Wednesday, July 25, 2007

Hannah Arendt's view of Evil

I've always been compelled by Arendt's view of evil as depiected in Eichmann in Jerusalem. Here's Amos Alon's excellent gloss on Arendt's view of evil:
In The Origins of Totalitarianism, she still held on to a Kantian notion of radical evil, the evil that, under the Nazis, corrupted the basis of moral law, exploded legal categories, and defied human judgment. In Eichmann in Jerusalem, and in the bitter controversies about it that followed, she insisted that only good had any depth. Good can be radical; evil can never be radical, it can only be extreme, for it possesses neither depth nor any demonic dimension, yet--and this is the horror!--it can spread like a fungus over the surface of the earth and lay waste the entire world. Evil comes from a failure to think. It defies thought, for as soon as thought tries to engage itself with evil and examine the premises and principles from which it originates, it is frustrated because it finds nothing there. That is the banality of evil.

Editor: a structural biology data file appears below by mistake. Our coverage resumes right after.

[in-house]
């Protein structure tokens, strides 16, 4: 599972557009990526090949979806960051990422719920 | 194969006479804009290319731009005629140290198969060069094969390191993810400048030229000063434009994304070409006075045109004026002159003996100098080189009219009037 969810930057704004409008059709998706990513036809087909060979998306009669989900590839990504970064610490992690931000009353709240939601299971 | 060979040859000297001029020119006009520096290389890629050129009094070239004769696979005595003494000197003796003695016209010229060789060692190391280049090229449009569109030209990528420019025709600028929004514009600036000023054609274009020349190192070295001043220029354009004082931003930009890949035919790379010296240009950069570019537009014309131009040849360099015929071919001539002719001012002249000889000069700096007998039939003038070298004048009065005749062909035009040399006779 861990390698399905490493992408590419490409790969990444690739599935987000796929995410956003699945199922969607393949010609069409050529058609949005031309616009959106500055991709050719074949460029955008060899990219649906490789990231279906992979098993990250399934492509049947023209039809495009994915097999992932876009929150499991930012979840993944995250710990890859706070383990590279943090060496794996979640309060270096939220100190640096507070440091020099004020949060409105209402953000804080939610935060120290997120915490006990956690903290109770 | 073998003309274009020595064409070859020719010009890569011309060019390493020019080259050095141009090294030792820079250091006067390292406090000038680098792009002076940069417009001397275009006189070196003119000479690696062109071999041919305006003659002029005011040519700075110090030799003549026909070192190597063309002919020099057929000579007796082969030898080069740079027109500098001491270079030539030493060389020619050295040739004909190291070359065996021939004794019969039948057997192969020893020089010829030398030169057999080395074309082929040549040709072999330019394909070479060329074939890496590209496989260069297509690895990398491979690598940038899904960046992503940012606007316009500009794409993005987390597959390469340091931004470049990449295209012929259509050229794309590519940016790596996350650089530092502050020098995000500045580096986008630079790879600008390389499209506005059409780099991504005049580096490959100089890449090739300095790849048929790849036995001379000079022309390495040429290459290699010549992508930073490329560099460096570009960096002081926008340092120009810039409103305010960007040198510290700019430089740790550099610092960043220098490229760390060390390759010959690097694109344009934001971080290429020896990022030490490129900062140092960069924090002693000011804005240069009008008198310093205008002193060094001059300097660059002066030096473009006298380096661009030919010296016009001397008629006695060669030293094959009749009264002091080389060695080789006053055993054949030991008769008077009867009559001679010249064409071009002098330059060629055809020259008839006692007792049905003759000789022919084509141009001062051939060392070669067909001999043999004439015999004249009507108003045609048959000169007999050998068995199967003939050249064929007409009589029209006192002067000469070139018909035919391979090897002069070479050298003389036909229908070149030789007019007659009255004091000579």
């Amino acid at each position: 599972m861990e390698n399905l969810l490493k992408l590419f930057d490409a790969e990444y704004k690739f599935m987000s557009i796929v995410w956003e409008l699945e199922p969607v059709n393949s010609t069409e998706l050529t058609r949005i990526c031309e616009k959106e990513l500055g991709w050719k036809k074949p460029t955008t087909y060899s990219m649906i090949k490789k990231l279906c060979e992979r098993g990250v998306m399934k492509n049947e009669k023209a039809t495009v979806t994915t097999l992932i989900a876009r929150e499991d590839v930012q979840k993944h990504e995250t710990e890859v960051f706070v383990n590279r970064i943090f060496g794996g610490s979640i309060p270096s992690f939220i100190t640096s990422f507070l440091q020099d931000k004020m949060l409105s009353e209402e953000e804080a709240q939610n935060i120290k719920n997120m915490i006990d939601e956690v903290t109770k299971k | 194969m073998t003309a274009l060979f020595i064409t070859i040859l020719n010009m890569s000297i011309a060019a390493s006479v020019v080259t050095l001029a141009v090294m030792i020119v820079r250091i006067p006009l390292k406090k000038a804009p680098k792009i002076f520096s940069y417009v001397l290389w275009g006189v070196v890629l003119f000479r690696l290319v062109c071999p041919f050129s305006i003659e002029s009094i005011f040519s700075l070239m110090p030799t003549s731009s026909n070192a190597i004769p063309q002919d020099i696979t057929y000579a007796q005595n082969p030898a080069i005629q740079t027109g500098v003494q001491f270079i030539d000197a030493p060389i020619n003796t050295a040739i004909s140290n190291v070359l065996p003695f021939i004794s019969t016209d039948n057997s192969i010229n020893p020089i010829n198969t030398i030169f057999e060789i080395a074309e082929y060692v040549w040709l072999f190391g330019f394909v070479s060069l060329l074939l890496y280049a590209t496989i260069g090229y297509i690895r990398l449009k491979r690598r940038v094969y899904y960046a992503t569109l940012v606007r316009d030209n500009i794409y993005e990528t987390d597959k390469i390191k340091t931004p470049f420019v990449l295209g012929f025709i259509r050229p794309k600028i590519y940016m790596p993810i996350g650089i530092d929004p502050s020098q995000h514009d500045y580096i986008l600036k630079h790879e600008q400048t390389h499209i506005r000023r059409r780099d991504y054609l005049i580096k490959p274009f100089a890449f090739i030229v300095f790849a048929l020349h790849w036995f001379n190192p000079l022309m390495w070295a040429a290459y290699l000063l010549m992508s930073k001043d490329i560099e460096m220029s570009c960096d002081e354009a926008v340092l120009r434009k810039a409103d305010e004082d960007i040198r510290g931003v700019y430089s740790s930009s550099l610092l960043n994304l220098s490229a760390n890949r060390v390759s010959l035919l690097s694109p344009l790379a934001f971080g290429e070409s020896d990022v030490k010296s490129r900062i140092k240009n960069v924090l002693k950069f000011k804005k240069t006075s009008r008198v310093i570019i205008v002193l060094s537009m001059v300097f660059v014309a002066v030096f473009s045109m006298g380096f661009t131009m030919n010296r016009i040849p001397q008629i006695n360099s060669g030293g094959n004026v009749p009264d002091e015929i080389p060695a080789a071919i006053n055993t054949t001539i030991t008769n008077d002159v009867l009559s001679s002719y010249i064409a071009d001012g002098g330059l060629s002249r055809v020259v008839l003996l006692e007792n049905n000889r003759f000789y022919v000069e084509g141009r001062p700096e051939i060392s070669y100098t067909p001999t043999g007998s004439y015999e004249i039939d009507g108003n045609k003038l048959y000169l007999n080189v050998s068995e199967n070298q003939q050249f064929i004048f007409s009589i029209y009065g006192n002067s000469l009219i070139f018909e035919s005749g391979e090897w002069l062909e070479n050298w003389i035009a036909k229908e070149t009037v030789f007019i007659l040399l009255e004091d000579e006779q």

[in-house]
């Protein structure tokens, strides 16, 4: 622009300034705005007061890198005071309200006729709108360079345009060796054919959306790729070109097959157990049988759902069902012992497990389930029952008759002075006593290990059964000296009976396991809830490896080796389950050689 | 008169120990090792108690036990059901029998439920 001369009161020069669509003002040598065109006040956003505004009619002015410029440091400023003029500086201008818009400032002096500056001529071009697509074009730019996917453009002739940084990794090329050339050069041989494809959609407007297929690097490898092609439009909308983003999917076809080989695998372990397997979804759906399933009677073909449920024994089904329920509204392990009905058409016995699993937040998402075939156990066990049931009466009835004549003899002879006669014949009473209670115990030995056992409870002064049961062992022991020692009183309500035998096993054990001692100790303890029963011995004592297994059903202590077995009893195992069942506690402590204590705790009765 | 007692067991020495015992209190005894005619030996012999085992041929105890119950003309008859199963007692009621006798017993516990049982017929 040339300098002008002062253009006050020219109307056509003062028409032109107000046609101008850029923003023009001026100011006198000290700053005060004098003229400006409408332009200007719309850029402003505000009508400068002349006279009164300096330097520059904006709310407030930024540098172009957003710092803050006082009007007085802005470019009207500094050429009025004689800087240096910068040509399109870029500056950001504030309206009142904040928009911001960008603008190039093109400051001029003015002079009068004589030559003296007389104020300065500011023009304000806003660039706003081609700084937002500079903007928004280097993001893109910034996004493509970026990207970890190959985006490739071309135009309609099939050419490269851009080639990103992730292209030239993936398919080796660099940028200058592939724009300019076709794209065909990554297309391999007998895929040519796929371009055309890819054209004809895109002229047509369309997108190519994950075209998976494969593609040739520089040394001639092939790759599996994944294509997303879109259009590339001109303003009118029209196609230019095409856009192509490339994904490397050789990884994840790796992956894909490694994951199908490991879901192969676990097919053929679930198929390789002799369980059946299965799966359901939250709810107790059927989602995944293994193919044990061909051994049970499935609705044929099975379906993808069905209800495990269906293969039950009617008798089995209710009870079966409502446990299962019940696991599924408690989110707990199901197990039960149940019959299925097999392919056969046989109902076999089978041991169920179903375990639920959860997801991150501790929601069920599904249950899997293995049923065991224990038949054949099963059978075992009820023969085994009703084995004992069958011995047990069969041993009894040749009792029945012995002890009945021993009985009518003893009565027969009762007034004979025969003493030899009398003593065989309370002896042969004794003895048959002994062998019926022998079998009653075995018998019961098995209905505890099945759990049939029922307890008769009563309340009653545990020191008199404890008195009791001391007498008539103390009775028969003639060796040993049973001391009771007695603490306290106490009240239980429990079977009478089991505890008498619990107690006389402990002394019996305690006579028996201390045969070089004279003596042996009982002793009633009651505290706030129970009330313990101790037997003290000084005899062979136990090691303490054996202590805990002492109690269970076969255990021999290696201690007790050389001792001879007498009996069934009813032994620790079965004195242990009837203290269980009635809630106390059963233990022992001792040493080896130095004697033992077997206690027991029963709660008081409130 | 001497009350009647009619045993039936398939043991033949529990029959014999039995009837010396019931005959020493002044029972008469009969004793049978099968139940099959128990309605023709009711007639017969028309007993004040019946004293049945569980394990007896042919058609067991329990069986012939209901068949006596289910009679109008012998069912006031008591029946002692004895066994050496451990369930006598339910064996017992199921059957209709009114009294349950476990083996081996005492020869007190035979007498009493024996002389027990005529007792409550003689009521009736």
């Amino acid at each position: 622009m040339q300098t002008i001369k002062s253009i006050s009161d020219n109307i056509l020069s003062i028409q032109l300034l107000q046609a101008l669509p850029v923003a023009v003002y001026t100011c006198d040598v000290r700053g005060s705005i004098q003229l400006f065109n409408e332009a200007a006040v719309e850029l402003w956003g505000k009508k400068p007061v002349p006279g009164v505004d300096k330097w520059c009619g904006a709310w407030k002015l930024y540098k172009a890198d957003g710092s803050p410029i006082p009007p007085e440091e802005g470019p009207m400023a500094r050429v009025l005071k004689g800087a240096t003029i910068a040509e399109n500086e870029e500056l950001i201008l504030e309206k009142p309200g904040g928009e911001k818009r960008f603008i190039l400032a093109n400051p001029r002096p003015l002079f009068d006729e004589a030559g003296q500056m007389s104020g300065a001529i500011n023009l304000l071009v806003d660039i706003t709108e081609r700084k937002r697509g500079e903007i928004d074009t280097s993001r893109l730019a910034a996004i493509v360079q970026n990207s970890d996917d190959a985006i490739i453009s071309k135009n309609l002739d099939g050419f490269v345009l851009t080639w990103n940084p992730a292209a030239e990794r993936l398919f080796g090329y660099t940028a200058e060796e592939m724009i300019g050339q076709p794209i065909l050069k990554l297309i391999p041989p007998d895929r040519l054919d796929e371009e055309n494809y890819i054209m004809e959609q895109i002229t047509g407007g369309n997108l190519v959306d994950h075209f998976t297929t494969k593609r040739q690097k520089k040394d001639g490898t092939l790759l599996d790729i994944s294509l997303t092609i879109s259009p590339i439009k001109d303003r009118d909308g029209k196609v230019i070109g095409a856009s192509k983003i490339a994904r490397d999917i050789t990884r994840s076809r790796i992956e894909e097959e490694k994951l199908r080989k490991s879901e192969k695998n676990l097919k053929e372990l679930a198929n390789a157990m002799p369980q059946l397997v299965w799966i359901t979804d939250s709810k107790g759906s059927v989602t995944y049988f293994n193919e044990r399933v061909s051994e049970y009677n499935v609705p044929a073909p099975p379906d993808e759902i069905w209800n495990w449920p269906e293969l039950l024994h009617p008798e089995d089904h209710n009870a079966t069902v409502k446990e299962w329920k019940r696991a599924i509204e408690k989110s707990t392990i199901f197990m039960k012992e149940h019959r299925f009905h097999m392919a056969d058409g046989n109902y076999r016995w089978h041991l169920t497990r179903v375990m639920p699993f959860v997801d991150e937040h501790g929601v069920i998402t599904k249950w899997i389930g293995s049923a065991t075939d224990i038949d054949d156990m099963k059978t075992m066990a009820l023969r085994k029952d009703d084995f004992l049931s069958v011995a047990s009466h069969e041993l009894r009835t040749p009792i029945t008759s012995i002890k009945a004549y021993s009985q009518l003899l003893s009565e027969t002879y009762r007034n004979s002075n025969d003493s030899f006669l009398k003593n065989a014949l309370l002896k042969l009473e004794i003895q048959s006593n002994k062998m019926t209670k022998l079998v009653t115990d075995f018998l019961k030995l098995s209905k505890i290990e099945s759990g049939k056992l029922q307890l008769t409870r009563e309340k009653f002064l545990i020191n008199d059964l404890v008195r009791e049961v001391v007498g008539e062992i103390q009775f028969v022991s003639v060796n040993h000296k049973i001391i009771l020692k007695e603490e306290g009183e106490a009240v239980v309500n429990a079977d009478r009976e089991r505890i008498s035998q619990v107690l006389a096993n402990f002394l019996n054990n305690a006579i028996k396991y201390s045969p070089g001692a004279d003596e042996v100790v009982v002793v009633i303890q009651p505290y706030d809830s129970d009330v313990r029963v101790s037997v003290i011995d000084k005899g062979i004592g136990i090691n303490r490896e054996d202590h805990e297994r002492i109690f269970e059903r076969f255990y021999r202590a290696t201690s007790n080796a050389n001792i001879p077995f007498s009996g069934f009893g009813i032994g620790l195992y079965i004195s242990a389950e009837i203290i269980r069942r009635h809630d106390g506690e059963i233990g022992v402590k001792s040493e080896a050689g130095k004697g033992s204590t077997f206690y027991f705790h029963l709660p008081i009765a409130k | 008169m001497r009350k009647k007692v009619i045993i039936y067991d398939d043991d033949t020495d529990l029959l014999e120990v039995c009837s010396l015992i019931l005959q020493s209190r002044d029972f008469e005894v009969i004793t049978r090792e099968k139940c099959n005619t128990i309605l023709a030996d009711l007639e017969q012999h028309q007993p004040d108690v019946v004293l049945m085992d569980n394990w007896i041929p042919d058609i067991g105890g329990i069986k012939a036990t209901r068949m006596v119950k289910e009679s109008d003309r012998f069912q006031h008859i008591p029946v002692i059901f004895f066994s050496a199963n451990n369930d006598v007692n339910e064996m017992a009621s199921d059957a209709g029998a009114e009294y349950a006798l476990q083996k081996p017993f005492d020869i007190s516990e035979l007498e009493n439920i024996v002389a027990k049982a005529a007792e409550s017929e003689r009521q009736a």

I agree entirely: evil comes from a failure to think.

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